My Day by Eleanor Roosevelt

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NEW YORK, Tuesday—In writing about my annual picnic at Hyde Park last weekend for the boys of the Wiltwyck School, I forgot to mention a very interesting thing.

Dr. Ernst Papanek, who is now the head of the school, was thought at first by some people to be a little too casual with the boys and not quite enough of a disciplinarian. I can only say that he seems to have done a most remarkable piece of work with them. They were better behaved at this year's picnic than they have ever been. And every one of them came and told me he had had a good time and thanked me. This would be remarkable in any family of children, but in these emotionally disturbed children, who have been through so many vicissitudes, I think it is an especially remarkable achievement.

I would like to add that the counsellors, many of whom come from religious groups such as the Mennonites, seem also to have done a very good job. Every year I test the boys at the end of the day by asking them to do a hop, skip and jump, after which they get candy, comic books and other small gifts. Many of them show the effects of rickets when they were young and are very badly coordinated physically but I noticed a marked improvement this year. I think this is the result of better psychiatric treatment and better physical development—which is done, of course, by the counsellors. I promised the boys I would go over in August to see them in camp—which I must try not to forget to do.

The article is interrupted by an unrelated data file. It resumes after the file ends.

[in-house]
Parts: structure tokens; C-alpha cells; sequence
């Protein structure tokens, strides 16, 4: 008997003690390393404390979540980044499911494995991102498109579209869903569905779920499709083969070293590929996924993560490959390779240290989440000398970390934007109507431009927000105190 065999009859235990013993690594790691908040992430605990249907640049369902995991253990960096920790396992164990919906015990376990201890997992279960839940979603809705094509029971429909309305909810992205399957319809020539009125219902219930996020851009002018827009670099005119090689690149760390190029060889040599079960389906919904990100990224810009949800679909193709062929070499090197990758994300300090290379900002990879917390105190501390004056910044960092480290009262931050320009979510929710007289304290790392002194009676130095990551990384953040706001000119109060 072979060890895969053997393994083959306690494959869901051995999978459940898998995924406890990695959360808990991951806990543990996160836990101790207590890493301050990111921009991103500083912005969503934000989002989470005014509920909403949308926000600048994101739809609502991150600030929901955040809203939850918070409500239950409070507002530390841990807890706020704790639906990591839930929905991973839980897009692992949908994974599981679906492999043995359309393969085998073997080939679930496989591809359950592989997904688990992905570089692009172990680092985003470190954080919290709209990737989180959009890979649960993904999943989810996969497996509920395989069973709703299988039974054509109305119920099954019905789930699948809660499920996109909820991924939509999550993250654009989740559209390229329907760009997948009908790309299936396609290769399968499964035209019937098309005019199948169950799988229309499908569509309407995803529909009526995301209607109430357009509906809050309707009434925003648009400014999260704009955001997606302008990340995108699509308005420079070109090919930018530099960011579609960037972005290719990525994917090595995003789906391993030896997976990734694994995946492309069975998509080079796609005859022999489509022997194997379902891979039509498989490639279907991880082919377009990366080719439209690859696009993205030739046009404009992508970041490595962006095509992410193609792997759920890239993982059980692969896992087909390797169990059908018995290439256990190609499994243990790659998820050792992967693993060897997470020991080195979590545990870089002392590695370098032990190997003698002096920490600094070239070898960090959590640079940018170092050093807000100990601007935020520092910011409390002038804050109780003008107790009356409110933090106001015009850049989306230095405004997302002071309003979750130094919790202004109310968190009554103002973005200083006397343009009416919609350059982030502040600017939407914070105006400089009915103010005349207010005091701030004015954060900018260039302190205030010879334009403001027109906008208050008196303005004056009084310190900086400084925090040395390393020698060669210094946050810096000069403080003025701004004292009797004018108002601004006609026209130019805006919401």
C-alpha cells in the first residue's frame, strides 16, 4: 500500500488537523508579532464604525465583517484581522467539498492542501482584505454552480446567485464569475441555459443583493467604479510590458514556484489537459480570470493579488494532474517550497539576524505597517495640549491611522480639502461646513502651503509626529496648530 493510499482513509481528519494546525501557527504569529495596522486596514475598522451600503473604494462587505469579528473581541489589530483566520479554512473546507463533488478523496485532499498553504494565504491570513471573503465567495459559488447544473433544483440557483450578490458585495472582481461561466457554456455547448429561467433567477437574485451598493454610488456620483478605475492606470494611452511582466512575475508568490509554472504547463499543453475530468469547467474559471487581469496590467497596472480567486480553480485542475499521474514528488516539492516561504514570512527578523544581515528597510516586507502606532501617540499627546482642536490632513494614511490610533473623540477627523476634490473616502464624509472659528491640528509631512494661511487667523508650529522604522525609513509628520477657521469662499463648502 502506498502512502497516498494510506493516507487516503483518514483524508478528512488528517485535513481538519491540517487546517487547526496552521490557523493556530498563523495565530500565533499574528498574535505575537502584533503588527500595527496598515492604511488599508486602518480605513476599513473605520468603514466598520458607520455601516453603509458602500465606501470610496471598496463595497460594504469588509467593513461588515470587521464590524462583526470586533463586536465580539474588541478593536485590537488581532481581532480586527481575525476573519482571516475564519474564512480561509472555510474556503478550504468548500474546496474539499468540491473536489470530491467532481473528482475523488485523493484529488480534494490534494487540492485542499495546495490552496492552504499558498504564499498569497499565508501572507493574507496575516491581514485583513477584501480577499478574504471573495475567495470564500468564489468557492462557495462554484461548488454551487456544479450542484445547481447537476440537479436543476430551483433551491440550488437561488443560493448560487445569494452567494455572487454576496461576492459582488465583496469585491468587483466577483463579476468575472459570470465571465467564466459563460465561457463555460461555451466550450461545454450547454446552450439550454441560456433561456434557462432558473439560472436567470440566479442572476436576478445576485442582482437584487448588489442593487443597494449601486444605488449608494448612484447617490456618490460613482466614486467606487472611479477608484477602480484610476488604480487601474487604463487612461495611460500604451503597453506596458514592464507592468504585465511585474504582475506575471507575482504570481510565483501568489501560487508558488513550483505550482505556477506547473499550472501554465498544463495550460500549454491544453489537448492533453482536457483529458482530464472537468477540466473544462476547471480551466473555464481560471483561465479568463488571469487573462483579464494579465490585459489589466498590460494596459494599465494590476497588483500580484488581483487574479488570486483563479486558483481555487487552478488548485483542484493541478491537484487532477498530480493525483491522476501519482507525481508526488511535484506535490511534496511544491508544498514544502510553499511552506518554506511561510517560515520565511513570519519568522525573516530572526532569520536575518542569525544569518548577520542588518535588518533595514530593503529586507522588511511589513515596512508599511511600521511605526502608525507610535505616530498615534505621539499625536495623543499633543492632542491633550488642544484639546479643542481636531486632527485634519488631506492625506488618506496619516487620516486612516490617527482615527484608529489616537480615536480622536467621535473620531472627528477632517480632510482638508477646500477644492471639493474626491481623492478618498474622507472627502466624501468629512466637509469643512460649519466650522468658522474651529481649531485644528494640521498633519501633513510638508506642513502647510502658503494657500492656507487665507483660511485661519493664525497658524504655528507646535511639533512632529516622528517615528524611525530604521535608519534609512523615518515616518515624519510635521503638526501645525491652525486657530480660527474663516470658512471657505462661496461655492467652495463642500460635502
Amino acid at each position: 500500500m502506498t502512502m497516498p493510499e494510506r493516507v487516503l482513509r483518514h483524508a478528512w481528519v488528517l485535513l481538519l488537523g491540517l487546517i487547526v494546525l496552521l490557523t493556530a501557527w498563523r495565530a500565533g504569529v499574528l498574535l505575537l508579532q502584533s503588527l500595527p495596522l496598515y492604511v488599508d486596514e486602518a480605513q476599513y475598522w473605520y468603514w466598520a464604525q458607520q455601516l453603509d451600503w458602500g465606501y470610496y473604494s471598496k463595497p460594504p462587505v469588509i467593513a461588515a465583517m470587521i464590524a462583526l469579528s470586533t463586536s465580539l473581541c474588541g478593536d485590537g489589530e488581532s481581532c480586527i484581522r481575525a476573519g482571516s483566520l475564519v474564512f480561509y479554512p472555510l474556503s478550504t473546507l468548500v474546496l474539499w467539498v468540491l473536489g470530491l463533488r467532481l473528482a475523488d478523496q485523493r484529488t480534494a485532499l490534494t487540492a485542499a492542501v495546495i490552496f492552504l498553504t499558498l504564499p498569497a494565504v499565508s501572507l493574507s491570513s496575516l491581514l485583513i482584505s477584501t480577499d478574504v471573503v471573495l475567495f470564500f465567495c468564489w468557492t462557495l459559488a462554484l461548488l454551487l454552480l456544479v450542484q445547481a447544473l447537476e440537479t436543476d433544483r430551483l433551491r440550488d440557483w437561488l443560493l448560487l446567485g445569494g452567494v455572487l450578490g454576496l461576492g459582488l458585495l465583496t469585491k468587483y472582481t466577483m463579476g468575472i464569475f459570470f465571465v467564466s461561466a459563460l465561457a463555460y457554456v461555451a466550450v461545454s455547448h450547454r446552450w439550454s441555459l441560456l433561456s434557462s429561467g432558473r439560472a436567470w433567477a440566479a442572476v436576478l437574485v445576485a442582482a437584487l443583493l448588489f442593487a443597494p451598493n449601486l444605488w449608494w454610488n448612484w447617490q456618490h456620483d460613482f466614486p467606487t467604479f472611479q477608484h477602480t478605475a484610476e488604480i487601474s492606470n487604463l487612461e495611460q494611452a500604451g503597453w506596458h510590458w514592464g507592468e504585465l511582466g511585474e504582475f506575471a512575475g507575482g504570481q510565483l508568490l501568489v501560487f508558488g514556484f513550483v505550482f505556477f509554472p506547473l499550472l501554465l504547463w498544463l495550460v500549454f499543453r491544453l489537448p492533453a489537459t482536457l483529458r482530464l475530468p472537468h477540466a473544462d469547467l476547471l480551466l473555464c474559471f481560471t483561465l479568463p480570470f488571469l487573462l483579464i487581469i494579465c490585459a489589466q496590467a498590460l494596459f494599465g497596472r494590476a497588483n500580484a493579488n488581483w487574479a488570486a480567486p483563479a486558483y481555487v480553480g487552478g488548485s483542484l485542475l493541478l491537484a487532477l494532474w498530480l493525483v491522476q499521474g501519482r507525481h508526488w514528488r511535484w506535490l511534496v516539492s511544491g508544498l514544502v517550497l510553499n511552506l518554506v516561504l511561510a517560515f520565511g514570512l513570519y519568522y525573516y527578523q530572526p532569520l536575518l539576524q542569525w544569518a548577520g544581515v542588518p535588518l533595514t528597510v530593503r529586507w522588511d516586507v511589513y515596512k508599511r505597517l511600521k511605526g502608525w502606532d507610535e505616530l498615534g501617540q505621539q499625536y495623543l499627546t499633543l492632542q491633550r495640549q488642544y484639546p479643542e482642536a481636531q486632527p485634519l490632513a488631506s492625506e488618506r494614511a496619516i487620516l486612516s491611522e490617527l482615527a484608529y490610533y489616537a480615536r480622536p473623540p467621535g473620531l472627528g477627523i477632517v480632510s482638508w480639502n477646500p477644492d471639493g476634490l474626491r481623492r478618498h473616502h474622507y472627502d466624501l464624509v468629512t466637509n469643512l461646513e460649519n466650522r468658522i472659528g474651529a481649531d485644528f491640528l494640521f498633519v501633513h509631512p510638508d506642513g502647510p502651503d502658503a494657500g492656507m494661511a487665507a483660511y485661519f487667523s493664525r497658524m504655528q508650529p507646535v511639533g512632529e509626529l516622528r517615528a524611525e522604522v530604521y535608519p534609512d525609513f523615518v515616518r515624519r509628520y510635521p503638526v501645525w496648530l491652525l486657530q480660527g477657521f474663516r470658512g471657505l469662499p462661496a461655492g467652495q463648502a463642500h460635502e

All our own children were most helpful at the party. My grandson Haven Roosevelt did a valiant job of broiling hot dogs, while the girls gave out cupcakes; and later, Jonathan Lash and little Forbes Morgan gave out some of the prizes.

After the picnic, I went over to the Memorial Library to meet members of the International Ladies Garment Workers Union and to see them place a wreath on my husband's grave. Then I came back to the cottage for my first swim in the pool this year. My son John is very proud of the pool because, after many trials and tribulations in cleaning out the filters, at last the water is clear. As an experiment he painted the pool white this year, and it is really very pretty.

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On Tuesday I went to Hartford, Conn. for a meeting which Mrs. Beatrice Auerbach and Miss Florence Harrison had planned for the service clubs, in a particular effort to bring together the foreign students in Connecticut with American students and representatives of the service groups.

The object, of course, is to make the foreign students feel intimately connected with people in this country. Sometimes they are invited to stay in people's homes—which is, of course, a great privilege for any foreigner in a strange land. It is the best way to get to know the people of a country—what they think and feel, how they live and what they enjoy. And these are all things we must learn if we expect to have any understanding of one another.

E. R.
TMs, AERP, FDRL